The dangers of comparisons on social media are evident with the rising number of insecurities. In a world obsessed with this addiction, what about the growing levels of low self-esteem when we look at photographs that sometimes depict unreal stories?
You keep scrolling and it never ends. Picture-perfect backdrops, loving couples, beautiful pets, designer clothing – everyone’s life seems perfect on social media. With real conversations being taken over by online interactions, the social media comparison trap is about getting facebook likes, Instagram followers, great comments, and more. Social media insecurities are real.
The inner critic doesn’t stop once you’ve viewed these images. The social media addiction rises with passive viewers being the worst hit with low self-esteem levels. What most do not know is that social media isn’t even real at times as the negative comparison stings begin. Everyone does not have the most amazing time as displayed on social media sites. What you know is what is shown to you. Real-life isn’t perfect because the beauty lies in its imperfections. People most often get fixated on comparing their life (relationships, wealth, professional achievements, body, travel) with those of family members, friends, colleagues, and even the next-door neighbour.
Yet, we constantly find ourselves in the social media comparison trap. As an Indian fashion blogger and content specialist, social media marketing is a part of my life. Mental health and social media have always been a concern for me. There’s a good side to social media provided you know how to use it to your benefit.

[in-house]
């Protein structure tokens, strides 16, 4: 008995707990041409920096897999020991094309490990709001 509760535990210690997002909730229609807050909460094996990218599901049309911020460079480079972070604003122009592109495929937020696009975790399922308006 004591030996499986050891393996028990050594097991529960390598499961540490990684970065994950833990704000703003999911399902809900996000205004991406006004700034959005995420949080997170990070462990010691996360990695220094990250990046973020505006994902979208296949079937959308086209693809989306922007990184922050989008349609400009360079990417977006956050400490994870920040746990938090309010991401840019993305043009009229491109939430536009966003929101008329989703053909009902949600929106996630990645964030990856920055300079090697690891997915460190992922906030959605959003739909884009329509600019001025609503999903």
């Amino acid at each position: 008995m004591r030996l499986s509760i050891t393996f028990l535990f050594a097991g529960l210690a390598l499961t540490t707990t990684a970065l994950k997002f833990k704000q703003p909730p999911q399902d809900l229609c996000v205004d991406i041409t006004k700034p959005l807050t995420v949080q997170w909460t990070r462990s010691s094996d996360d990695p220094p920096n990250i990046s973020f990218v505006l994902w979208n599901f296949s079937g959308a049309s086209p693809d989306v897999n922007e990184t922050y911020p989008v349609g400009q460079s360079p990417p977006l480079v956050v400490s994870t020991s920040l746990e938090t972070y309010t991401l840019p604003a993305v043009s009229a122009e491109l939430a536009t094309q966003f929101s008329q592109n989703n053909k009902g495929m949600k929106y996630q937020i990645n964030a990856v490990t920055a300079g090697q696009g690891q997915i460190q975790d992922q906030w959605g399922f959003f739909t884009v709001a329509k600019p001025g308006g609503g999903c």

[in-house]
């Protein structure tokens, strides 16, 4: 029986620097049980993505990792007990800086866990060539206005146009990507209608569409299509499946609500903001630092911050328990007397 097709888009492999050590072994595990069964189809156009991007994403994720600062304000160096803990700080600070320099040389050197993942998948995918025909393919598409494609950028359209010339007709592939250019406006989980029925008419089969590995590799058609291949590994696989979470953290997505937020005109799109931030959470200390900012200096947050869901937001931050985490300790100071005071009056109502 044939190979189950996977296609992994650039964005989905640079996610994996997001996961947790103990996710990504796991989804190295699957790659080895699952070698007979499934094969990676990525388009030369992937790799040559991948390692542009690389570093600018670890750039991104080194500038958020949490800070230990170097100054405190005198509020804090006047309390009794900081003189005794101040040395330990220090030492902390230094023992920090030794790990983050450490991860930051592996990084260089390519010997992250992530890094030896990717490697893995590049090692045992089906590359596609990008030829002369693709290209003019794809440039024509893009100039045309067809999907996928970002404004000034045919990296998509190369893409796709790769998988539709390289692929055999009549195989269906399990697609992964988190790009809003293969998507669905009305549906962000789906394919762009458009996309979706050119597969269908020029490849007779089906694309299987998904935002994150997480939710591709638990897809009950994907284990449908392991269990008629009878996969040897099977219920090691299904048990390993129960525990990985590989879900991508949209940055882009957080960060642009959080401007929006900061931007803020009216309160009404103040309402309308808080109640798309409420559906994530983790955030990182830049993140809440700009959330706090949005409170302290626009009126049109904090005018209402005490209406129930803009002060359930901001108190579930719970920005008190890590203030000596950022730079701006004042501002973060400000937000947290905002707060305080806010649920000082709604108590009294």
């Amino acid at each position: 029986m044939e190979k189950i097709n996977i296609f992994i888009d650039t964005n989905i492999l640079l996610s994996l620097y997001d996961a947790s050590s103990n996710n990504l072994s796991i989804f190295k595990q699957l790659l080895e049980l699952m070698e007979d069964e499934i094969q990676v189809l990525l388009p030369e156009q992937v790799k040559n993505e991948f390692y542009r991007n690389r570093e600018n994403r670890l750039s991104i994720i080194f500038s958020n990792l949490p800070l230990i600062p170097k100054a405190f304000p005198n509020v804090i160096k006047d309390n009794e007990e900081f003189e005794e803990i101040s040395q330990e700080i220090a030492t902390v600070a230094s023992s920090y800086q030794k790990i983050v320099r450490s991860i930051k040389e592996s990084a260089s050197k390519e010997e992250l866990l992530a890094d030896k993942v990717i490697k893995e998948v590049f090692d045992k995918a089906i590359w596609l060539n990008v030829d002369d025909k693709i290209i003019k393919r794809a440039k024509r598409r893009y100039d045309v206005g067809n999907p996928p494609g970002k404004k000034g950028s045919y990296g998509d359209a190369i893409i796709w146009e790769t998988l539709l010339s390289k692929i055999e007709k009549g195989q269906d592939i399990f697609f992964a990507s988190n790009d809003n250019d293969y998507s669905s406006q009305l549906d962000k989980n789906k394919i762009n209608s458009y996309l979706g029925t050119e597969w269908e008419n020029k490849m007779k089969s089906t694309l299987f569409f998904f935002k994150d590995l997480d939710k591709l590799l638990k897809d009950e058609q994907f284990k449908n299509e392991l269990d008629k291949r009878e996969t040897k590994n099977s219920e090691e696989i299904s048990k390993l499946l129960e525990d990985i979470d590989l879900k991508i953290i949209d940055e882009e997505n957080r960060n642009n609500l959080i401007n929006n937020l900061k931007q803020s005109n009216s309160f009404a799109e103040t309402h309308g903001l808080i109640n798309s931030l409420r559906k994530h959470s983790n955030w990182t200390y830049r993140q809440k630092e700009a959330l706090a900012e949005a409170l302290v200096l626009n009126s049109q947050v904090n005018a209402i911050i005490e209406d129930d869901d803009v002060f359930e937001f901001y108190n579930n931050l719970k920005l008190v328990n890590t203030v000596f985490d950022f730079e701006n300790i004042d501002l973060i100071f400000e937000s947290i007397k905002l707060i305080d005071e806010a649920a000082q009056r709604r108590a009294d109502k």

A remark by a close friend turned fashion police led me to write this blog on social media addiction. In the fashion blogging world, a comparison is constant particularly when I strive to be my real self in a world that demands to put on layers to mask the real identity. The retail and fashion business has its demands. This led me to a discussion with many women and psychologists and here’s what they had to say.
Social Media Addiction and its Connection with our Mental Wellbeing
Comparisons on social media are harmful to all. Women, in particular, have been told for centuries about the importance of “being beautiful”. Such comparisons often leave women feeling inferior and depressed. Says Akshatha B, a Mindset and
Spirituality coach, “I’ve worked with women and have had clients who have been affected by social media. I remember an entrepreneur who found it increasingly difficult to maintain social media channels. The rising pressure to network and maintain her visibility increased her stress levels. She stopped using social media for business and she further slumped into a negative zone when she saw others doing better than her. I had to work with her to raise her self-esteem levels, bring her back in the market, and make her business flourish again.”
Akshatha particularly highlights one story of a woman who was running a successful business, was an active volunteer, and had a supportive family. What could go wrong with her then? Well, it took Akshatha a lot of work to delve deeper into her personality. She says, “The woman suffered as she felt plenty was lacking in her. This was due to the updates she kept reading on social media from her friends and coworkers. When I asked her to communicate with friends on calls and know the real situation, it changed her perspective. To her surprise, she discovered the truth was exaggerated and not everyone was “happy”. If she had not to realize this herself, she would have constantly pulled herself down.”
The craze for selfies and constant social media updates for Facebook likes and Instagram followers is also a growing concern. Says Akshatha, “I had to work with a woman who was constantly addicted to clicking selfies and correcting the photograph on apps. There was a strong urge to use apps for the “perfect” selfies while losing individuality along the way.”